14.  There can be no doubt that this was deeply offensive to the complainant and caused widespread concern and distress to others. This was demonstrated by the number of complaints IPSO received. The Committee understood the complainant’s position that she was doing no more than fulfilling her duties as a newsreader, while observing those tenets of the religion to which she adheres. 

15.  The article was highly critical of Channel 4 for permitting a newsreader to wear the hijab. It also contained pejorative references to Islam. But the essential question for the Committee was whether those references were directed at the complainant. 

16.  Clause 12 seeks to protect individuals while respecting the fundamental right to freedom of expression enshrined in the preamble to the Code. It prohibits prejudicial or pejorative references to an individual on account of, amongst other things, that individual’s religion. It does not, on the other hand, prohibit prejudicial or pejorative references to a particular religion, even though such disparaging criticisms may cause distress and offence. It should not be interpreted as preventing such criticism merely because, as is inescapable, many individuals subscribe to that particular faith. Were it otherwise, the freedom of the press to engage in discussion, criticism and debate about religious ideas and practices, including the wearing of religious symbols while reading the news, would be restricted.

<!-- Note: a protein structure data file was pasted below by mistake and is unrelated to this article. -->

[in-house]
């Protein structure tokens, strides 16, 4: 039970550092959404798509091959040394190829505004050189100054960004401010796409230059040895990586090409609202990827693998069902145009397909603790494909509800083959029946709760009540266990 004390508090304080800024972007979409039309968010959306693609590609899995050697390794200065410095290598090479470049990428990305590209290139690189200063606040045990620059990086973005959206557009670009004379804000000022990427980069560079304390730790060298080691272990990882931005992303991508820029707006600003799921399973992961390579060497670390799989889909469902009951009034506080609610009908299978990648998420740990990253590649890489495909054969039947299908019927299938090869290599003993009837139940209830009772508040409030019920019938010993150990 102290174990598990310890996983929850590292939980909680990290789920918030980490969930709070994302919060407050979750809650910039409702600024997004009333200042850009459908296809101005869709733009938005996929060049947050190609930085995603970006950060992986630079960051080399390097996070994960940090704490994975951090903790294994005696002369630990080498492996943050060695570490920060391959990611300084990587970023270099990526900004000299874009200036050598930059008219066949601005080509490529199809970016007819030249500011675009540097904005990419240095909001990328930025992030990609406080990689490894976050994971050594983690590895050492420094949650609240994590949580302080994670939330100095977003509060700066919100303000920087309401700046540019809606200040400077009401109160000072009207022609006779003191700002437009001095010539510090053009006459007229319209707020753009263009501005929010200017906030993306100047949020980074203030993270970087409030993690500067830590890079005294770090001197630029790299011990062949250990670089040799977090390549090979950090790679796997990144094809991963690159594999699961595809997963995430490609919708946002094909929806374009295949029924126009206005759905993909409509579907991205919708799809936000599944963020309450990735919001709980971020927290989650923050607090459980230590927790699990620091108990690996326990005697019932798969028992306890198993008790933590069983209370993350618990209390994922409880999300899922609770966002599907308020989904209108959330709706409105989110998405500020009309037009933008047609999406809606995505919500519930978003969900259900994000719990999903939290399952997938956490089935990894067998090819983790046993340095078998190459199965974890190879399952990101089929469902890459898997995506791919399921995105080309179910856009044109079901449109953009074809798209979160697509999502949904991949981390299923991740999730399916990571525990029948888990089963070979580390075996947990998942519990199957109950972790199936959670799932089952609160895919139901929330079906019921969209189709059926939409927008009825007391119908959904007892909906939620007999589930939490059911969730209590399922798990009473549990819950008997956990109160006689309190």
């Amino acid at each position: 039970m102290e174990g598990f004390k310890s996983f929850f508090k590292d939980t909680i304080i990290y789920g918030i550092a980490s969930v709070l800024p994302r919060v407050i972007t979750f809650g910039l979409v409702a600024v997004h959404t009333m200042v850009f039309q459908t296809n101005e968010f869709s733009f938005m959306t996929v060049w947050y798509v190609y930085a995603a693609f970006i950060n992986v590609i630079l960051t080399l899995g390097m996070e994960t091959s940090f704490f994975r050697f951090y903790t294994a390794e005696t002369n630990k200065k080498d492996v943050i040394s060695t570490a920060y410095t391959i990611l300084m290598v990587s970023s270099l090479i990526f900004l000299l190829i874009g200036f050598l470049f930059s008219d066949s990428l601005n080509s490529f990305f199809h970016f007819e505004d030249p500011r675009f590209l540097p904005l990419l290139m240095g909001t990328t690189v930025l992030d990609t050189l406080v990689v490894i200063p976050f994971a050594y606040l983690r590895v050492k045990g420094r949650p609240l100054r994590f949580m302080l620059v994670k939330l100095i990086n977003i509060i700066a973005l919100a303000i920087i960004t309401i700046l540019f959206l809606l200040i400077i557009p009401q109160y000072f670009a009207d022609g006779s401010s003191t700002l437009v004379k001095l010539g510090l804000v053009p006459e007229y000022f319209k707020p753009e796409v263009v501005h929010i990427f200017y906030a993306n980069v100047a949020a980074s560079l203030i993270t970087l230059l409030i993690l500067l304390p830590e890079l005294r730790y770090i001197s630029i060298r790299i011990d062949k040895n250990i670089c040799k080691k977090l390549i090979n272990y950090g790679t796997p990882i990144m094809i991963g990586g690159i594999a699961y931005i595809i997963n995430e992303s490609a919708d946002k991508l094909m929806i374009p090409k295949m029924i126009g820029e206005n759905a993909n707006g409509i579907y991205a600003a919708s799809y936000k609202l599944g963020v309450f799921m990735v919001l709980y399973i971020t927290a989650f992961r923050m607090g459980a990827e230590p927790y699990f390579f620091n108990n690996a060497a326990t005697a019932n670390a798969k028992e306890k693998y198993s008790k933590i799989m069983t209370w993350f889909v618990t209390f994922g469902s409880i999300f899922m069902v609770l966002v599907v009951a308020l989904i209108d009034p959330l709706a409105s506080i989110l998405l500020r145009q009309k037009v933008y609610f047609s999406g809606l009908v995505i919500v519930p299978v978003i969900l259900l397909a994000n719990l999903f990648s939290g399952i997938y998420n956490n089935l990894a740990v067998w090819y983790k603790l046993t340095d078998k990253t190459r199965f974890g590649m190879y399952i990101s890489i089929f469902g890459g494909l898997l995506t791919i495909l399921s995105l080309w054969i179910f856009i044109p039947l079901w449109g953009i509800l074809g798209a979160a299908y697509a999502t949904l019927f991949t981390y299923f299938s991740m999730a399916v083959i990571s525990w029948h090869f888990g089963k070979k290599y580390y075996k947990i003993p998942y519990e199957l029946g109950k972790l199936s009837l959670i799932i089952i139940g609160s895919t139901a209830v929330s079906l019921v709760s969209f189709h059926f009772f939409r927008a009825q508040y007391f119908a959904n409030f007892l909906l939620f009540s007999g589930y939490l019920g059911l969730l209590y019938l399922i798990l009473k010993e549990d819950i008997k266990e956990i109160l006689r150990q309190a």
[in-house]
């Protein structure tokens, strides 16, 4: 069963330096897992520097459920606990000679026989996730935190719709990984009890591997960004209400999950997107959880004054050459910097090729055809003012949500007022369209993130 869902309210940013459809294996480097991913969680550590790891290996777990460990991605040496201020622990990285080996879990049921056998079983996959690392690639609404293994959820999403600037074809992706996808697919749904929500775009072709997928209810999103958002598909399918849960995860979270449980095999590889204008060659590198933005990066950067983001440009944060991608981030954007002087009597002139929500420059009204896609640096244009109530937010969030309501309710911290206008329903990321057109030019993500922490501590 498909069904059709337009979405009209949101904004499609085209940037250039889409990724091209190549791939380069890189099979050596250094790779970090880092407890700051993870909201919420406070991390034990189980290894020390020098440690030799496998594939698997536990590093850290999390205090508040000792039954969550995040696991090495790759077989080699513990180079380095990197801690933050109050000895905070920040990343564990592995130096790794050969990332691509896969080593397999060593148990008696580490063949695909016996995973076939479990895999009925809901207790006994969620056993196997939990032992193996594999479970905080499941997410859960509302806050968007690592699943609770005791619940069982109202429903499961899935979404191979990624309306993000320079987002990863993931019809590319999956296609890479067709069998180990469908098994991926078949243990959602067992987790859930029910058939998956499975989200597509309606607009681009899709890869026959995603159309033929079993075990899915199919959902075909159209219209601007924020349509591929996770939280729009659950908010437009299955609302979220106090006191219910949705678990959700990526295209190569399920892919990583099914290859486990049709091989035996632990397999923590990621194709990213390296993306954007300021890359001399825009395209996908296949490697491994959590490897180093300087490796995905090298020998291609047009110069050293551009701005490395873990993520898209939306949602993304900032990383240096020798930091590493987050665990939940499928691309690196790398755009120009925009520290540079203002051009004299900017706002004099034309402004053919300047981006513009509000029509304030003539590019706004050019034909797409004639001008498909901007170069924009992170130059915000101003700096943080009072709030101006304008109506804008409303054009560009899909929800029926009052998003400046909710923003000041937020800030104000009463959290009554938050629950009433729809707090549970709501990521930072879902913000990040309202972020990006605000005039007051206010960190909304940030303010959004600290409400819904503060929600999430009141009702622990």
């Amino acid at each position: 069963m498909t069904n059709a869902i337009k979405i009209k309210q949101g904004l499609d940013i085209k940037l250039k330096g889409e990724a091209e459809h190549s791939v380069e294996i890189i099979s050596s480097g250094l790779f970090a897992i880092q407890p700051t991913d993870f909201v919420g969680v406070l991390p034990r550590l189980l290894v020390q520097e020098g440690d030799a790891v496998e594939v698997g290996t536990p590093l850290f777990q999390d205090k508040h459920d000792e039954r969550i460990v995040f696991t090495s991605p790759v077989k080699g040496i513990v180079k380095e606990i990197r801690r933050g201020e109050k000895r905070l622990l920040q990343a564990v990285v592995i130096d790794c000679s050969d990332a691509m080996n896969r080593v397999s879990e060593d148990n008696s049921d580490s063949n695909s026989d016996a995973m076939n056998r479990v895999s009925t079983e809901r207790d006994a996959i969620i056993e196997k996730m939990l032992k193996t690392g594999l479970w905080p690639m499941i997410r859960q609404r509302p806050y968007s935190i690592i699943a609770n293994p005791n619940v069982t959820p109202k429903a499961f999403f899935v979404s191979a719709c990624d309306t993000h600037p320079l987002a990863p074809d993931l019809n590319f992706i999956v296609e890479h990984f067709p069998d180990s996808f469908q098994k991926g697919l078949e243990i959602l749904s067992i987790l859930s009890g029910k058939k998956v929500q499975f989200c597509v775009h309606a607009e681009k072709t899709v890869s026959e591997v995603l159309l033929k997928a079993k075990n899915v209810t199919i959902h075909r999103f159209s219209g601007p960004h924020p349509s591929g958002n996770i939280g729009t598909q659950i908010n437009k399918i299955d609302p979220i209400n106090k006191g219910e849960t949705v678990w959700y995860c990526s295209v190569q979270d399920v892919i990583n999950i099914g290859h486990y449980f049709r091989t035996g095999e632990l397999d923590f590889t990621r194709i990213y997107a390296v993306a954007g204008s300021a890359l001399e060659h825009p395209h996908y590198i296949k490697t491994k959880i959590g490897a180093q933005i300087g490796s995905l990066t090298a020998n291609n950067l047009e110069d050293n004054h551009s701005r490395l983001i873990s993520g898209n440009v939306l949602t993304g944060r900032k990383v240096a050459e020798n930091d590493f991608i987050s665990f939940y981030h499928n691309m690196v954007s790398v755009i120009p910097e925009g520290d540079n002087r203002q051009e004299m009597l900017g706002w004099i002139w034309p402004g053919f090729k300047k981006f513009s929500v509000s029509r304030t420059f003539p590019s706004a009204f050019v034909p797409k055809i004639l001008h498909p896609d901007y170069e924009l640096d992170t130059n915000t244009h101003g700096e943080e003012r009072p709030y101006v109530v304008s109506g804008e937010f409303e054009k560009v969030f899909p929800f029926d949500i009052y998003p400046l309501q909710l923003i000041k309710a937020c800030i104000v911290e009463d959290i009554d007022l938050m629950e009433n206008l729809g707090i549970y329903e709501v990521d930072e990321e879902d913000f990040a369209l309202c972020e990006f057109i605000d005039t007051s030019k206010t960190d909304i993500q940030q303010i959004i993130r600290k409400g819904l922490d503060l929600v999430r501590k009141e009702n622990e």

17.  The article did refer to the complainant. But it did so to explain what triggered the discussion about a subject of legitimate debate: whether newsreaders should be allowed to wear religious symbols.  In the Committee’s view, the columnist was permitted to identify what prompted his discussion, rather than merely raising it in the abstract. Furthermore, he was entitled to express his view that, in the context of a terrorist act which had been carried out ostensibly in the name of Islam, it was inappropriate for a person wearing Islamic dress to present coverage of the story.